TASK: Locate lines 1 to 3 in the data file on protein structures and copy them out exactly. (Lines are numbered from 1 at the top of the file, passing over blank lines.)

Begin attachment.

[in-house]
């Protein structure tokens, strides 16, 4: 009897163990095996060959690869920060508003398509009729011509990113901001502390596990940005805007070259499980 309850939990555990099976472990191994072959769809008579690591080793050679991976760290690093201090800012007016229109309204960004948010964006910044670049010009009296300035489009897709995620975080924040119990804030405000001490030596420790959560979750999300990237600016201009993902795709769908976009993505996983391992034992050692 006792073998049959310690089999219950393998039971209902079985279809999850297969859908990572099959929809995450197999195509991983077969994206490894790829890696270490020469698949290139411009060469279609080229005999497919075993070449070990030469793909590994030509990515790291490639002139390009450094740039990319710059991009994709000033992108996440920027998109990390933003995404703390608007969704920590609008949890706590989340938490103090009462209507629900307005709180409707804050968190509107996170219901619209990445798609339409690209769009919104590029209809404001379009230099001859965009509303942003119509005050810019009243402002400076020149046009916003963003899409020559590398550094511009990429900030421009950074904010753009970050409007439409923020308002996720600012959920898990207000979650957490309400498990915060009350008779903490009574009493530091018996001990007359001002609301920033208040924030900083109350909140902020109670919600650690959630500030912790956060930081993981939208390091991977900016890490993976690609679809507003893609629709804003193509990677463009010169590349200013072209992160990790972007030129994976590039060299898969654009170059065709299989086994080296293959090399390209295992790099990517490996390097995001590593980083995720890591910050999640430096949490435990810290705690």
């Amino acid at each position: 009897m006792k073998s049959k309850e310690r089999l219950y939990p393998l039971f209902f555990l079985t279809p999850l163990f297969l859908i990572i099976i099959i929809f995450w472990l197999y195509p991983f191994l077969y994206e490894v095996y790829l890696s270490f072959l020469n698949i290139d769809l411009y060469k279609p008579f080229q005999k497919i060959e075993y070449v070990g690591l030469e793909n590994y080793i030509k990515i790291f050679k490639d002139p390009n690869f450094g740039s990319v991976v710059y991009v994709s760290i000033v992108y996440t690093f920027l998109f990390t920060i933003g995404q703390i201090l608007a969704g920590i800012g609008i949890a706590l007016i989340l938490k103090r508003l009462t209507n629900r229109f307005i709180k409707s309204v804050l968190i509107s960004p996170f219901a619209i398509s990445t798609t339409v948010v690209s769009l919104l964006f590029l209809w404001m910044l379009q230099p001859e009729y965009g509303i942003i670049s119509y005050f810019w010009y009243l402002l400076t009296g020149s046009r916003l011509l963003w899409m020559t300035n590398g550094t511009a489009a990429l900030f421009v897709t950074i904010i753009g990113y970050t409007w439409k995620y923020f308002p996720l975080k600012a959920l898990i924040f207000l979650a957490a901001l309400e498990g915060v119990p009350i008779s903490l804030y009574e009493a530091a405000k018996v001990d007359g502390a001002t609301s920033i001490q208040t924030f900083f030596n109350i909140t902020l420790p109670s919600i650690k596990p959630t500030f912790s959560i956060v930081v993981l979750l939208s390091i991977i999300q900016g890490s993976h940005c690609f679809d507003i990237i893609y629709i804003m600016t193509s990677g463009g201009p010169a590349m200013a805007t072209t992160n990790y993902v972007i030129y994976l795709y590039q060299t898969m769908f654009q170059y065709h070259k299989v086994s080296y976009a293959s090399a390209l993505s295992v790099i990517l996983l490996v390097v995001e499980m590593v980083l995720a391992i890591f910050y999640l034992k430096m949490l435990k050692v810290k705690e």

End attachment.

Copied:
[in-house]
């Protein structure tokens, strides 16, 4: 009897163990095996060959690869920060508003398509009729011509990113901001502390596990940005805007070259499980 309850939990555990099976472990191994072959769809008579690591080793050679991976760290690093201090800012007016229109309204960004948010964006910044670049010009009296300035489009897709995620975080924040119990804030405000001490030596420790959560979750999300990237600016201009993902795709769908976009993505996983391992034992050692 006792073998049959310690089999219950393998039971209902079985279809999850297969859908990572099959929809995450197999195509991983077969994206490894790829890696270490020469698949290139411009060469279609080229005999497919075993070449070990030469793909590994030509990515790291490639002139390009450094740039990319710059991009994709000033992108996440920027998109990390933003995404703390608007969704920590609008949890706590989340938490103090009462209507629900307005709180409707804050968190509107996170219901619209990445798609339409690209769009919104590029209809404001379009230099001859965009509303942003119509005050810019009243402002400076020149046009916003963003899409020559590398550094511009990429900030421009950074904010753009970050409007439409923020308002996720600012959920898990207000979650957490309400498990915060009350008779903490009574009493530091018996001990007359001002609301920033208040924030900083109350909140902020109670919600650690959630500030912790956060930081993981939208390091991977900016890490993976690609679809507003893609629709804003193509990677463009010169590349200013072209992160990790972007030129994976590039060299898969654009170059065709299989086994080296293959090399390209295992790099990517490996390097995001590593980083995720890591910050999640430096949490435990810290705690």
């Amino acid at each position: 009897m006792k073998s049959k309850e310690r089999l219950y939990p393998l039971f209902f555990l079985t279809p999850l163990f297969l859908i990572i099976i099959i929809f995450w472990l197999y195509p991983f191994l077969y994206e490894v095996y790829l890696s270490f072959l020469n698949i290139d769809l411009y060469k279609p008579f080229q005999k497919i060959e075993y070449v070990g690591l030469e793909n590994y080793i030509k990515i790291f050679k490639d002139p390009n690869f450094g740039s990319v991976v710059y991009v994709s760290i000033v992108y996440t690093f920027l998109f990390t920060i933003g995404q703390i201090l608007a969704g920590i800012g609008i949890a706590l007016i989340l938490k103090r508003l009462t209507n629900r229109f307005i709180k409707s309204v804050l968190i509107s960004p996170f219901a619209i398509s990445t798609t339409v948010v690209s769009l919104l964006f590029l209809w404001m910044l379009q230099p001859e009729y965009g509303i942003i670049s119509y005050f810019w010009y009243l402002l400076t009296g020149s046009r916003l011509l963003w899409m020559t300035n590398g550094t511009a489009a990429l900030f421009v897709t950074i904010i753009g990113y970050t409007w439409k995620y923020f308002p996720l975080k600012a959920l898990i924040f207000l979650a957490a901001l309400e498990g915060v119990p009350i008779s903490l804030y009574e009493a530091a405000k018996v001990d007359g502390a001002t609301s920033i001490q208040t924030f900083f030596n109350i909140t902020l420790p109670s919600i650690k596990p959630t500030f912790s959560i956060v930081v993981l979750l939208s390091i991977i999300q900016g890490s993976h940005c690609f679809d507003i990237i893609y629709i804003m600016t193509s990677g463009g201009p010169a590349m200013a805007t072209t992160n990790y993902v972007i030129y994976l795709y590039q060299t898969m769908f654009q170059y065709h070259k299989v086994s080296y976009a293959s090399a390209l993505s295992v790099i990517l996983l490996v390097v995001e499980m590593v980083l995720a391992i890591f910050y999640l034992k430096m949490l435990k050692v810290k705690e």